I must confess it was kind of exciting to sit in my car outside the gate of Gülen's compound in the Poconos. I was passing through and PA-33 actually facilitated my route. Coming out of southern New Jersey, I was working my way up to I-80. I pulled off in Saylorsburg and my wife turned to me and asked "Are you looking for that Turk?"
I couldn't suppress my grin. It's not a question I get asked every day.
Entering town I had two objectives. One, find the compound and take a look. Two, talk to a few locals and find out what people knew.
Both were accomplished. Interestingly the locals I talked to seemed to know very little about any of it. They knew there was 'something' going on 'up there' but beyond that they remain in the dark. I'm sure there are exceptions. I only spoke with some folks at the filling station. No one seemed to have any idea that their neighbour was a source of international intrigue and tension.
The gateway to the compound itself was largely unremarkable though very out of place. It's certainly a mini-fortress. You're not getting in there. You feel the security and I'm sure I was photographed and my license plate taken down. It's not marked but the Turkish-language parking signs confirmed my momentary doubt.
Saylorsburg is off the beaten path but near enough to the highways and airports that it's functional. I was reminded of Joseph Bonaparte who after being driven from Spain eventually settled near Bordentown NJ. At the time it was fairly rural and yet he was near enough to New York and Philadelphia to 'get the news', meet with people and make a move if necessary. He of course did eventually go back to Europe.
Will the 76 year old Gülen return to Turkey? It seems unlikely unless something happens to Erdogan. One wonders what will happen to his little empire when he's gone? I tell you what though... when driving through Saylorsburg Pan-Turkism and Turco-Central Asian politics are about the last thing on your mind. Saylorsburg feels like the kind of place I live... quiet but kind of rough, more populated than my area but still within the orbit of Appalachia, even though it's only a short distance from the Lehigh Valley and the great cities of the Eastern Seaboard. In some ways his choice of location seems counter-intuitive, even foolish. But on the other hand... it's perfect.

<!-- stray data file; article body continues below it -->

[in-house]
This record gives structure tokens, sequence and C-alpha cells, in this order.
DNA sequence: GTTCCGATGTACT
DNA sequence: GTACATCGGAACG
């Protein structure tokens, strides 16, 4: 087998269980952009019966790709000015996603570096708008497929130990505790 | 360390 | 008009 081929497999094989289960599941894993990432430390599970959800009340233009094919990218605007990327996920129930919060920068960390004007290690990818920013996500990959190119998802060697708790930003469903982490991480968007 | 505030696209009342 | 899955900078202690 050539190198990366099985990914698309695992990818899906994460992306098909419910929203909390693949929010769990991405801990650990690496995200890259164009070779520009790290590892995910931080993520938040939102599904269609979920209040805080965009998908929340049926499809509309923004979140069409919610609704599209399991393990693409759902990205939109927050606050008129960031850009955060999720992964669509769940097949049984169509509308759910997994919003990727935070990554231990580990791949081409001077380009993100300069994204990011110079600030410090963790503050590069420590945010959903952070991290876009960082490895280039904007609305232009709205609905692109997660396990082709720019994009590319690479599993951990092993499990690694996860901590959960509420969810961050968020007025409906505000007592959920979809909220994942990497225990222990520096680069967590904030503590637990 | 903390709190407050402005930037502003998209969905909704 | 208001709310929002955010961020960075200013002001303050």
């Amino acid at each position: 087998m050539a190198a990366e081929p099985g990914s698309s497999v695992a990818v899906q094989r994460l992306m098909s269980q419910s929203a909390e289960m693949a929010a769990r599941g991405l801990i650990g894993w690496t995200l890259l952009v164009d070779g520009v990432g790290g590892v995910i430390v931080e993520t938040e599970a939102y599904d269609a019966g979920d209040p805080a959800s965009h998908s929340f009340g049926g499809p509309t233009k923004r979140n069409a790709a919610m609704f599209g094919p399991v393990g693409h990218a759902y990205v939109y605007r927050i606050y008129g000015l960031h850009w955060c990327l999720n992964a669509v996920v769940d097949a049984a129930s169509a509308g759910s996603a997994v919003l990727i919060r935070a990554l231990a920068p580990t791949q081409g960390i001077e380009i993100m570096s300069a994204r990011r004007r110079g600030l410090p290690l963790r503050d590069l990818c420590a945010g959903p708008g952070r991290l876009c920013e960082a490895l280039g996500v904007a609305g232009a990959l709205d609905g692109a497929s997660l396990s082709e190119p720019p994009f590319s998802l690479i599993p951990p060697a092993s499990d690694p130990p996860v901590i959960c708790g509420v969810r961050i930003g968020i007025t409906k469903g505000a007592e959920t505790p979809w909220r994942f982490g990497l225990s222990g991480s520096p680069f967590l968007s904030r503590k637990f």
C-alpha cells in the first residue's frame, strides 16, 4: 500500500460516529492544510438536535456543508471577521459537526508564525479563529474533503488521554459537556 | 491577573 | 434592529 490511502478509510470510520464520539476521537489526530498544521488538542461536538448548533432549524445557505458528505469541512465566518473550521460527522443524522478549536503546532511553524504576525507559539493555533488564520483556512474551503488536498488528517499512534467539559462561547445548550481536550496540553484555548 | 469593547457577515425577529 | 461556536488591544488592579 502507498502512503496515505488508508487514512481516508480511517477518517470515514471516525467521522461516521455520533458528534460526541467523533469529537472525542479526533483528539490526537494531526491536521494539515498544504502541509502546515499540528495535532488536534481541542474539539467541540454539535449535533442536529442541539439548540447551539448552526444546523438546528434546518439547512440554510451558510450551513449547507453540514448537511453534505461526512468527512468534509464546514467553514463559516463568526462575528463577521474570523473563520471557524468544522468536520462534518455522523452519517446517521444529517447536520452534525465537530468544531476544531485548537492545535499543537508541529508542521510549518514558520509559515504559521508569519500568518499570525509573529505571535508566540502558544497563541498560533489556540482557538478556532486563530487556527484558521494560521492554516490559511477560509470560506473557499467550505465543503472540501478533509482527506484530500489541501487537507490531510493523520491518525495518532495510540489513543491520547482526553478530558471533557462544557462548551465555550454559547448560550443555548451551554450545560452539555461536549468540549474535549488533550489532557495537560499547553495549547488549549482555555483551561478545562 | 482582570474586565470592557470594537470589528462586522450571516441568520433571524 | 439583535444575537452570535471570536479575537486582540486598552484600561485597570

Many rural areas have present-day 'mysteries'. One thinks of strange gated mansions in the woods, hidden airstrips and cultic compounds. People whisper about them from time to time but eventually people just get used to their presence and move on with their lives. We have such things in my area too... but a Turkish exile running a financial empire with CIA, paramilitary and terrorist connections? Saylorsburg has us beat on that score.
I still say it's easier to be invisible in an urban area but for some activities you need a rural location. If the pretty well attested stories are true about paramilitary training going on at Gülen's compound, then a rural location (and one used to hearing gunshots) is required. If Saylorsburg is like my area, sometimes it sounds like there's a war going on. We get campers up from the cities who invade our peace and quiet by firing off a few hundred rounds on a Saturday morning or a Sunday afternoon. It's annoying at times but no one thinks much of it.